In their quest for answers, some b-to-b marketers are beginning to realize that targeting communications using consumer marketing practices can deliver significant benefits. Businesspeople are consumers, too, and often react well to b-to-c approaches that address their business concerns.
B-to-b marketers have fewer insights about business targets, so more upfront work is required to better understand them.
For example, geo-coding can add value by targeting specific messages to customers and prospects located near sales or service facilities. Titles, business organization memberships and patterns of engagement can also provide valuable intelligence about customers, prospects and their communications preferences.
Another effective targeted b-to-c marketing practice is personalization. Most basically, you'd never want to send “Dear Prospect” messages to people you already do business with. For existing customers, you should also understand, and possibly refer to, their prior activity.
Never use generic salutations, and always try to relate content to the specific concerns of the person you're addressing. For example, procurement people will respond to messages about cost savings and control. Marketing specialists will find response-rate improvement compelling.
To help with this approach, there are several targeting tools and approaches available:
Segmentation. Segmentation analytics break down populations into groups so you can select messages that resonate with each segment.
Location intelligence. Geo information systems (GIS) let you relate recipient data to geographic elements of the offer.
Differentiated messaging. A variable composition tool lets you customize communications templates to specific audiences.
Differentiated multichannel delivery. This targeted approach helps you effectively deploy the full array of communication channels, including SMS text messaging, blog links, podcasts, online networks and search, as well as traditional media.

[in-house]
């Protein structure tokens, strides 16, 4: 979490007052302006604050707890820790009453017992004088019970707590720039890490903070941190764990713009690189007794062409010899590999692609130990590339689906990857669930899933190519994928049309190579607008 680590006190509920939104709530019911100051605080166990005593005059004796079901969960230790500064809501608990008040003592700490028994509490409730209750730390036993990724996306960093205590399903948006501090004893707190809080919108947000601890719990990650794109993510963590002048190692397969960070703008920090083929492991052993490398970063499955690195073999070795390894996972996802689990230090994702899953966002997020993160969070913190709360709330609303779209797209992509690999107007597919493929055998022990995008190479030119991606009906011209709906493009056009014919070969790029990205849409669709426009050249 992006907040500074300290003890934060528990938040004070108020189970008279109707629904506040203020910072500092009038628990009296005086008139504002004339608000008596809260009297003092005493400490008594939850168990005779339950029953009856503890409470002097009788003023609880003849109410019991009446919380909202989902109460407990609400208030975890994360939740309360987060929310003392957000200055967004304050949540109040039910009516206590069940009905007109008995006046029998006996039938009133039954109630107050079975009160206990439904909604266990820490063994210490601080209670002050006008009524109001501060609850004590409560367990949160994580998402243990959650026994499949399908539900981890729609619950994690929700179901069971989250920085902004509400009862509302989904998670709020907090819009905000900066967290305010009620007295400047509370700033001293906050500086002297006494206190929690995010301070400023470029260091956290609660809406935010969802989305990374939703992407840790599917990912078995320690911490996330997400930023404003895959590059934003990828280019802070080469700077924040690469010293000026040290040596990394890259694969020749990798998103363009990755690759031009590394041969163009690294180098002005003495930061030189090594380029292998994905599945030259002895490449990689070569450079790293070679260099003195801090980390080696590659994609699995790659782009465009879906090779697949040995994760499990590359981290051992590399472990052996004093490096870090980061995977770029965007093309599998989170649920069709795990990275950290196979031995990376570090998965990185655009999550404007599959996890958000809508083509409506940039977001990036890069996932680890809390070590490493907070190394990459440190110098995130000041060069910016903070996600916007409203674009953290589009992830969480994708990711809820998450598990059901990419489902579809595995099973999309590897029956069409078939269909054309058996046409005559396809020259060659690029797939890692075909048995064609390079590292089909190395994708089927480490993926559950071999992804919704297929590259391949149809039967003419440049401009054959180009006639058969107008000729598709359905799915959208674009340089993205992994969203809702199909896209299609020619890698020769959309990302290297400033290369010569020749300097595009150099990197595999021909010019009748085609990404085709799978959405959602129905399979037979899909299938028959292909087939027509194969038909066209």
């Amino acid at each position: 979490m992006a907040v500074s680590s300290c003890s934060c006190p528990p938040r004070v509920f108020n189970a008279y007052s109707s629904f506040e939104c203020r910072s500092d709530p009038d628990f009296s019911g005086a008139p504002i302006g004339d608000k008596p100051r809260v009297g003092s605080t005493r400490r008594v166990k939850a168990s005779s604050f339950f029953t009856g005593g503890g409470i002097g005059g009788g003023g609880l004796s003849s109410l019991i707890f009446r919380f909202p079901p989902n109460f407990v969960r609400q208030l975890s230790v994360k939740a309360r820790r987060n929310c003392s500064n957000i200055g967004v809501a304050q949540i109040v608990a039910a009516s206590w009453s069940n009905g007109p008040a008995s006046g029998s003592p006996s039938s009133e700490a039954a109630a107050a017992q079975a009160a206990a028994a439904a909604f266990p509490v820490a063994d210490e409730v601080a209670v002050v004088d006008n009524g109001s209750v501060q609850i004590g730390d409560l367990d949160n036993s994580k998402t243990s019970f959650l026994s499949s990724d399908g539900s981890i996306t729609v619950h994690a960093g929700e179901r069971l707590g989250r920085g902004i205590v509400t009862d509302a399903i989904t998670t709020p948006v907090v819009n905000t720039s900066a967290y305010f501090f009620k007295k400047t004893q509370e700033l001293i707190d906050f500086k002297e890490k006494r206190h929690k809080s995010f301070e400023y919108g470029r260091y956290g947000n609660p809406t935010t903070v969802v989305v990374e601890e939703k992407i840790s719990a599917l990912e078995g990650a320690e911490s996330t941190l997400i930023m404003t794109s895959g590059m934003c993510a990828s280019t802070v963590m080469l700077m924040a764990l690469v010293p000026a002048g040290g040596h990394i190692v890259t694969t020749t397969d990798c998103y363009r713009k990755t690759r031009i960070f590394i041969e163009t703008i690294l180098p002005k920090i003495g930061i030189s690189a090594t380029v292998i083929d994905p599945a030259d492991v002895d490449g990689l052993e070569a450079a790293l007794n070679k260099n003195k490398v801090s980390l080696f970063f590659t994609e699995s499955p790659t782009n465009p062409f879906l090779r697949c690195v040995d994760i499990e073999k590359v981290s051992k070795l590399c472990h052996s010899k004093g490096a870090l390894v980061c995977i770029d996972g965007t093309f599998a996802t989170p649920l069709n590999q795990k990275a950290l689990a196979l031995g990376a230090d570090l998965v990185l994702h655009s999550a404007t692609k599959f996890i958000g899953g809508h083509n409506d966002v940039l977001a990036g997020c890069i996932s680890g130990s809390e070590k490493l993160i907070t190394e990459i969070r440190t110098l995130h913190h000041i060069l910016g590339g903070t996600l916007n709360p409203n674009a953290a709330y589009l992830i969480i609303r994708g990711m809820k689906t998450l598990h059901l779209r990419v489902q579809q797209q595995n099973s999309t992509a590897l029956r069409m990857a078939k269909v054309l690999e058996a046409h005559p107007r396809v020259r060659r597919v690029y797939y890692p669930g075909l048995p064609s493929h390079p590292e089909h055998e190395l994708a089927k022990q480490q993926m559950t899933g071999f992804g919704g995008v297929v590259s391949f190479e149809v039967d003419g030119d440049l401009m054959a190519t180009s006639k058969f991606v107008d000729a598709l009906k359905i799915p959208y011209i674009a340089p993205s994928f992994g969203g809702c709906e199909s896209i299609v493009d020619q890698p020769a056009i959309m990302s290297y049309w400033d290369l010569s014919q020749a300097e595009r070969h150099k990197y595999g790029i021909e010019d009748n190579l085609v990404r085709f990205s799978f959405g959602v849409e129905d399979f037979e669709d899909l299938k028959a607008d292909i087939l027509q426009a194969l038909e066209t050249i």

Response evaluation. You must always monitor response and adjust communications accordingly at the individual and segment levels.
B-to-c marketers have demonstrated the power of the premium offering, but what's appropriate to a b-to-b audience? Thought leadership pieces, like white papers, can provide valuable information and build credibility. It's also very effective to offer research studies promising new insights into your prospects' key concerns.
Webinars can generate gold-plated leads, but it's important to target your invitations. You can get help by partnering with an industry organization or publication whose established scope automatically targets the audience you want and that already has an engaged audience.
Paradoxically, a smaller target can actually deliver a bigger audience. Consider, for example, a webinar on customer communications management. Sent to a broad array of business executives, 20 to 30 people typically might register. But if the theme is made even narrower, to something like “Managing health care benefits communications for health plan members,” and offered to a small list of benefits managers at large corporations and insurers, you may get more than 200 people to register.
Another best practice involves the segmented distribution of dimensional and nondimensional mailings. Separate your list into high-potential and low-potential prospects. Send the high potentials dimensional mailings via first-class mail or overnight expediter to help ensure deliverability.
Low-potential prospects could receive nondimensional mailings, such as postcards, or it might be prudent to send them nothing at all within certain phases of a campaign. For this group, assess your response rates, average cost of sale and lifetime customer value.
The response rate for targeted, segmented mailings can be significantly higher than for mailings where there is no targeting or segmentation. While campaigns in print mean using higher cost-per-image digital printing, targeting often means sending less content in total. That can mean a better recipient experience and lower net production and delivery costs.
Greg Van den Heuvel is president, global strategy, product management & strategic marketing, at Pitney Bowes Management Services (www.pbmanagementservices.com). He can be reached at firstname.lastname@example.org.